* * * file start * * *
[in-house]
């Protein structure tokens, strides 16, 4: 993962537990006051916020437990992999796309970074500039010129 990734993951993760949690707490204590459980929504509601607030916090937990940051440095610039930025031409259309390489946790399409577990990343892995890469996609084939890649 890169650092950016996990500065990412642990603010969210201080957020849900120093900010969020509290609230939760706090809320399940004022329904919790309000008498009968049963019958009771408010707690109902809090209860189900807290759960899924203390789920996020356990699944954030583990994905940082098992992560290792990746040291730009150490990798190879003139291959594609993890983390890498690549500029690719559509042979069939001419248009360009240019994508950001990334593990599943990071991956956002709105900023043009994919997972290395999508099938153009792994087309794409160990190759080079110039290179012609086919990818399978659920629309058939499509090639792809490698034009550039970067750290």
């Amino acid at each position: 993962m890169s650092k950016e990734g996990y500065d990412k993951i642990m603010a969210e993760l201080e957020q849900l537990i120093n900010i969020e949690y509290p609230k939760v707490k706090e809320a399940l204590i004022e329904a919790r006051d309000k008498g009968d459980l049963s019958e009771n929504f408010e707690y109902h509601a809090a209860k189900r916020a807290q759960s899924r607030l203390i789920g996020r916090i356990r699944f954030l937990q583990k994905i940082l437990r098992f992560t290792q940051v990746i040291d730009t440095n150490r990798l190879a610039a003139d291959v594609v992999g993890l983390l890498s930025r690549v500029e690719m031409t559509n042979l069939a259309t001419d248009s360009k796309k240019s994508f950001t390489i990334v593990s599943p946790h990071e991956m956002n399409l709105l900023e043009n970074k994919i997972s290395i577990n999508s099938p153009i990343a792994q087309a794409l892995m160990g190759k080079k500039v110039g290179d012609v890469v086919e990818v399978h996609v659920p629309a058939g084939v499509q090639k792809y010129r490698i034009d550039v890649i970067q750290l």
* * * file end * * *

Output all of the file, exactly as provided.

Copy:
[in-house]
């Protein structure tokens, strides 16, 4: 993962537990006051916020437990992999796309970074500039010129 990734993951993760949690707490204590459980929504509601607030916090937990940051440095610039930025031409259309390489946790399409577990990343892995890469996609084939890649 890169650092950016996990500065990412642990603010969210201080957020849900120093900010969020509290609230939760706090809320399940004022329904919790309000008498009968049963019958009771408010707690109902809090209860189900807290759960899924203390789920996020356990699944954030583990994905940082098992992560290792990746040291730009150490990798190879003139291959594609993890983390890498690549500029690719559509042979069939001419248009360009240019994508950001990334593990599943990071991956956002709105900023043009994919997972290395999508099938153009792994087309794409160990190759080079110039290179012609086919990818399978659920629309058939499509090639792809490698034009550039970067750290």
């Amino acid at each position: 993962m890169s650092k950016e990734g996990y500065d990412k993951i642990m603010a969210e993760l201080e957020q849900l537990i120093n900010i969020e949690y509290p609230k939760v707490k706090e809320a399940l204590i004022e329904a919790r006051d309000k008498g009968d459980l049963s019958e009771n929504f408010e707690y109902h509601a809090a209860k189900r916020a807290q759960s899924r607030l203390i789920g996020r916090i356990r699944f954030l937990q583990k994905i940082l437990r098992f992560t290792q940051v990746i040291d730009t440095n150490r990798l190879a610039a003139d291959v594609v992999g993890l983390l890498s930025r690549v500029e690719m031409t559509n042979l069939a259309t001419d248009s360009k796309k240019s994508f950001t390489i990334v593990s599943p946790h990071e991956m956002n399409l709105l900023e043009n970074k994919i997972s290395i577990n999508s099938p153009i990343a792994q087309a794409l892995m160990g190759k080079k500039v110039g290179d012609v890469v086919e990818v399978h996609v659920p629309a058939g084939v499509q090639k792809y010129r490698i034009d550039v890649i970067q750290l």